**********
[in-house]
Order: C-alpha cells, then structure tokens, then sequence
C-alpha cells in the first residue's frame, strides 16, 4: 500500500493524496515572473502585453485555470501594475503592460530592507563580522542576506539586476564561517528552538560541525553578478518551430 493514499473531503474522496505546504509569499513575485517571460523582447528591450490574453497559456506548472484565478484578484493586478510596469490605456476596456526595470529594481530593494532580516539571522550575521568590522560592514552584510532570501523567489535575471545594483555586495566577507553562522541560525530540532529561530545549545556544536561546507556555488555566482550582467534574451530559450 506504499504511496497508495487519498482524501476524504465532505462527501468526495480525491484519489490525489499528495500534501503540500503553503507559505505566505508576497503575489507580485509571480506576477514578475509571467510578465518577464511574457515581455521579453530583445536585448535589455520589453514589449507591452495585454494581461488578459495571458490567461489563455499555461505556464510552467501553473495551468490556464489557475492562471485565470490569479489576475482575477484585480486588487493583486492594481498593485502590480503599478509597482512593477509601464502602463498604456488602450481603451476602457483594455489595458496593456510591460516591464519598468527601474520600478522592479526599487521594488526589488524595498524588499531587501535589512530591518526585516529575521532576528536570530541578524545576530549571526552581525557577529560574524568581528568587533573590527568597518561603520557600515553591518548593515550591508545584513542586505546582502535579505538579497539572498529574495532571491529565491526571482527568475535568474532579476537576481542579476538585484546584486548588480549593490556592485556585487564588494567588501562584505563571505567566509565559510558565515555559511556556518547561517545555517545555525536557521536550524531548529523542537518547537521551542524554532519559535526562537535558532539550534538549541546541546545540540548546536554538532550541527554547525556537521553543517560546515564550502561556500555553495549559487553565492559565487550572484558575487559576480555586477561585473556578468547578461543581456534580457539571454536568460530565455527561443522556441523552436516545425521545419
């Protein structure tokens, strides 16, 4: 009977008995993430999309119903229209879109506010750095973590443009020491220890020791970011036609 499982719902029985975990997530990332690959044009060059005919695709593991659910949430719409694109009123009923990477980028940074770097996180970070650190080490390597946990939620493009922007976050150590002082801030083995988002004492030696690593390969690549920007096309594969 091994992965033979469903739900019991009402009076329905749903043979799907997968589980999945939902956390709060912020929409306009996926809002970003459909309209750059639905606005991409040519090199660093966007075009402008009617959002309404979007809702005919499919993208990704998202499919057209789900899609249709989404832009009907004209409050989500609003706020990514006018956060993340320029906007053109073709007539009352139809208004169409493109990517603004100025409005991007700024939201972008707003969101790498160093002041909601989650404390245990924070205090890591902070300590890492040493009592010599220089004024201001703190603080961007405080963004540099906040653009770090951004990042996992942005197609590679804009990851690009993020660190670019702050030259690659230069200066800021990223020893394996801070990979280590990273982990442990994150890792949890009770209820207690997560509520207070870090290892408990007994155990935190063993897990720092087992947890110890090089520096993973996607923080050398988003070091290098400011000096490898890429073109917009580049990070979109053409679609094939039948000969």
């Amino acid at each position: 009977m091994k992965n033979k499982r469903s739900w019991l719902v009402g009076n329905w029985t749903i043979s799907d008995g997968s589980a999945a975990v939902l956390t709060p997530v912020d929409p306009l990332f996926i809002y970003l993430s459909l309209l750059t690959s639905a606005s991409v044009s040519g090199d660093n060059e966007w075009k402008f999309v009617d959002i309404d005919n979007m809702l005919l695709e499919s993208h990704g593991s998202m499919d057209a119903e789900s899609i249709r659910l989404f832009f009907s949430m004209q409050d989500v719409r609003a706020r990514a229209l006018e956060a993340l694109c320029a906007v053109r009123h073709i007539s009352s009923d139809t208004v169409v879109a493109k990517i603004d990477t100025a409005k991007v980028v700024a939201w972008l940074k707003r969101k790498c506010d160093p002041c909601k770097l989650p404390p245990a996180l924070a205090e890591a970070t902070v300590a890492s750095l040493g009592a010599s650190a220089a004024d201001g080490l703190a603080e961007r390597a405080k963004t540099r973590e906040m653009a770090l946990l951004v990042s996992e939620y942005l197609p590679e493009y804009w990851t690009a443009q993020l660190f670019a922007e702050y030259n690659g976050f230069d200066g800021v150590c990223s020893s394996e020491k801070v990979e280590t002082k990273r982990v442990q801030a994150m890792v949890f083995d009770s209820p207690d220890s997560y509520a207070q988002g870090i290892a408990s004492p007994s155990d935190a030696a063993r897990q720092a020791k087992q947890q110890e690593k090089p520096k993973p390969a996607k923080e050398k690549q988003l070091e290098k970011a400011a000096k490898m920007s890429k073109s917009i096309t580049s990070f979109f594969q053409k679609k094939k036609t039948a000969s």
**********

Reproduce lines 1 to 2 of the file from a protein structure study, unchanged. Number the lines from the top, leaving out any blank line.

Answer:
[in-house]
Order: C-alpha cells, then structure tokens, then sequence